Taxing 'Cadillac' Health Plans Has Widespread Effects One funding option before Congress is to tax expensive health insurance plans. But it's not as simple as taxing the rich to help the poor. Many other Americans benefit from such plans, from union workers to big city residents to those employed by small businesses.

Taxing 'Cadillac' Health Plans Has Widespread Effects

Taxing 'Cadillac' Health Plans Has Widespread Effects

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Sen. John Kerry (D-MA) is among those calling for a health bill that is funded in part by a new tax on expensive insurance plans. Gerald Herbert/AP hide caption

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Gerald Herbert/AP

Sen. John Kerry (D-MA) is among those calling for a health bill that is funded in part by a new tax on expensive insurance plans.

Gerald Herbert/AP

While you've been trying to follow the ins and outs of the health care debate, you've probably heard some reference to "gold plated" health plans. Or, as President Obama put it last week: "super-gold-plated Cadillac plans."

Obama, in an interview with PBS's Jim Lehrer, was referring to the kind of health insurance that is offered to top officials at the Wall Street bank Goldman Sachs. Massachusetts Democratic Sen. John Kerry has proposed taxing insurance companies when they offer those expensive plans.

On average, a policy costs a worker and his employer $13,000 a year for a family of four. Those Goldman Sachs plans cost about $40,000 to cover a family. But some proposals in Congress would tax insurance that costs half that much, or even less. That's when things get murkier. And it might be you who's driving that Cadillac plan.

"It's probably not just rich people," says Len Burman, an economist who runs the Tax Policy Center at the Urban Institute. "Actually, government employees get really generous health insurance plans; unionized employees can get very generous health insurance plans."

Burman says there are a lot of reasons people end up with expensive health care. It might be where you live. Health care just costs more in big cities, or in certain regions of the country. You probably pay more if you work for a company that has an older work force. Or for a small business — especially if one of your co-workers is fighting cancer or some other big medical cost and the insurer has just raised the rates for the whole company.

Still, if economists made the decision, they'd probably go for a tax on high-cost insurance. Specifically, many praise another proposal — popular with congressional Republicans and centrist Democrats — that would require people to pay a tax on a health care policy that costs more than a certain amount: maybe $14,000 or $17,000 or more.

"Some people have very generous health insurance plans," Burman says, "and they encourage them to spend more on medical care than they would if they had less generous plans. So part of the idea is that if you limited the tax benefits for the very generous health insurance plans, people would spend less and that would actually help lower health costs overall."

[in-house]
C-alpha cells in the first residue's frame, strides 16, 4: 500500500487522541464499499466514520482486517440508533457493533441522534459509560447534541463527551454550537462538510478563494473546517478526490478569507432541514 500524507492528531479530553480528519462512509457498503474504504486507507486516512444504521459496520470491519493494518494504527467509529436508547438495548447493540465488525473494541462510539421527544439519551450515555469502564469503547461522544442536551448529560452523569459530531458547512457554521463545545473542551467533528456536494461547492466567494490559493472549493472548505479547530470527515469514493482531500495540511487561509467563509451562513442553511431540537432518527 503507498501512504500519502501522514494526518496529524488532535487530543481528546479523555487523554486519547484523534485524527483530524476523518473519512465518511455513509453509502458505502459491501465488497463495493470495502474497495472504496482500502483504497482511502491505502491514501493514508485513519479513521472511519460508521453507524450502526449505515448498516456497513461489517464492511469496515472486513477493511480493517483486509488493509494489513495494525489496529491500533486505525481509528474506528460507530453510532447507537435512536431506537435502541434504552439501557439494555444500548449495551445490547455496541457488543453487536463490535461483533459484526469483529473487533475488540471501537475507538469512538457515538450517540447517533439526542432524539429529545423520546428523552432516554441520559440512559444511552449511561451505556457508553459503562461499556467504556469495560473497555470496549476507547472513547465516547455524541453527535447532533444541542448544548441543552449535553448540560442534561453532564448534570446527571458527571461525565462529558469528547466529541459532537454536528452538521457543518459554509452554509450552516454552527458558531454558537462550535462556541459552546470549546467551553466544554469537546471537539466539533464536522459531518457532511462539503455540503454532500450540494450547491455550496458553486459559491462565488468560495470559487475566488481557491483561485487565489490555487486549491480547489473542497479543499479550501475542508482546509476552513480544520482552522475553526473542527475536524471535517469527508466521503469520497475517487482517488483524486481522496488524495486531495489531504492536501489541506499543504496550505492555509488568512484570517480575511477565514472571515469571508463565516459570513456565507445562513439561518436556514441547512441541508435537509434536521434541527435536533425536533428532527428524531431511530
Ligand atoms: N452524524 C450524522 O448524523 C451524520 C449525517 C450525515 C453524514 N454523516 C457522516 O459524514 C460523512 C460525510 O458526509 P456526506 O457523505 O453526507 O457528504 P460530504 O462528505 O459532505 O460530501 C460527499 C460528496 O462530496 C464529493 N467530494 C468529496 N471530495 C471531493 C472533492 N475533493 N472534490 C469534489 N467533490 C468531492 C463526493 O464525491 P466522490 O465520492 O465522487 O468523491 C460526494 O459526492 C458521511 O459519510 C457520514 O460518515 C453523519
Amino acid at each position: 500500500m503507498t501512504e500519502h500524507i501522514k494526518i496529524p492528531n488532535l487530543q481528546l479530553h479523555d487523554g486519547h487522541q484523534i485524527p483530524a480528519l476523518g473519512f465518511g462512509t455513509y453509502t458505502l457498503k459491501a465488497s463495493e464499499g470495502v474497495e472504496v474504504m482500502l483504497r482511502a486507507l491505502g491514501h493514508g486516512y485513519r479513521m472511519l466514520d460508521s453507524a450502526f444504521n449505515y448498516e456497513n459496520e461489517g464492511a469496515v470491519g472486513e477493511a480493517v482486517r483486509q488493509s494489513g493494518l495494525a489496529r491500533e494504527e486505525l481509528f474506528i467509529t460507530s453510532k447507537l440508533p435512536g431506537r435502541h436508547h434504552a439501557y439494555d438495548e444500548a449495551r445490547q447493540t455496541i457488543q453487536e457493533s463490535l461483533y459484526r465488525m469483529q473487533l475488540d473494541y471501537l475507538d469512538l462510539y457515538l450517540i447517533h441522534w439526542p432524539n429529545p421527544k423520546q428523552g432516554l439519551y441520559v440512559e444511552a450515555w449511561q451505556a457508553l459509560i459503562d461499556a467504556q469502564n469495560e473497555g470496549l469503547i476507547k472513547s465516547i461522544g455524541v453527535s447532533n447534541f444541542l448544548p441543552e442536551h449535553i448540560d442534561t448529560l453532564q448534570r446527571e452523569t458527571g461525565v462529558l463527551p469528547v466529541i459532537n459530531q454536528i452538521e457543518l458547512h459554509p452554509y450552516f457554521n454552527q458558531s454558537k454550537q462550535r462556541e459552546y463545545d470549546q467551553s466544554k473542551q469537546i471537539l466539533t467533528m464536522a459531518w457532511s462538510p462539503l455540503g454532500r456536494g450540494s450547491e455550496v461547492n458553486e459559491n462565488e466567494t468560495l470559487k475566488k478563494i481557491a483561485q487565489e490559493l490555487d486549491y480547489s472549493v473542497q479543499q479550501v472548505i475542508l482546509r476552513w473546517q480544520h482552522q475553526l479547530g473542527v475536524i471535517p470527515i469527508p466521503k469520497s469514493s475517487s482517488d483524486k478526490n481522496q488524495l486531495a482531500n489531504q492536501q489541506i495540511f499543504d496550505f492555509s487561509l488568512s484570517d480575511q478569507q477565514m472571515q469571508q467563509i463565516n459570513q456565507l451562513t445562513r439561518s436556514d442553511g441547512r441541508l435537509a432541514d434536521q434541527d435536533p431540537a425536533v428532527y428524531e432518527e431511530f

About two-thirds of workers and their families get health insurance through an employer. The company pays most of the cost of an employee's health care premium. But that money doesn't get counted as part of an employee's taxable income. The result is thousands of dollars of savings for most families.

Burman says there are a lot of reasons to tax health benefits. For one thing, the subsidy amounts to a regressive tax. People in the highest tax brackets get the biggest tax advantage from the employer subsidy in paying for health insurance. Burman says if there was a cap on the tax subsidy for the most generous health plans — or if all of the exclusion was ended — employers would pass along the savings in higher wages. And he thinks it'd be pretty easy to make a cap fair to middle-class people.

Union leaders aren't so sure. Gerald McEntee, president of the American Federation of State, County and Municipal Employees, says many of the public employees he represents have plans that do cost $20,000 — but only because they gave up other things in contract negotiations.

"They have struggled," he says of the 1.7 million members of his union, "giving up wage increases, giving up fringe benefits, things of that nature, in order to get good, good health plans that would cover themselves and their spouse and children, so they would be safe."

Some people pay more for health insurance simply because of where they live: in big cities, or in states with high costs.

Trish Riley, who runs the Maine Governor's Office of Health Policy and Finance, says a tax on premiums would hurt many people in her state, particularly government employees and people who work for small companies.

"It would hit many of the middle class who are, again, we're a state of modest means," she says. Maine has some of the highest insurance premiums in the country. Among the reasons: The state has an older population, and a lot of small businesses. Plus, health care just costs more there.

"And people are increasingly being asked to pay for the deductibles," Riley notes. "So the premium, I think, is not fully telling of the real costs to an individual employee."

There's one reason policymakers in Washington keep coming back to a tax on benefits. It would raise tens of billions of dollars to cover health care.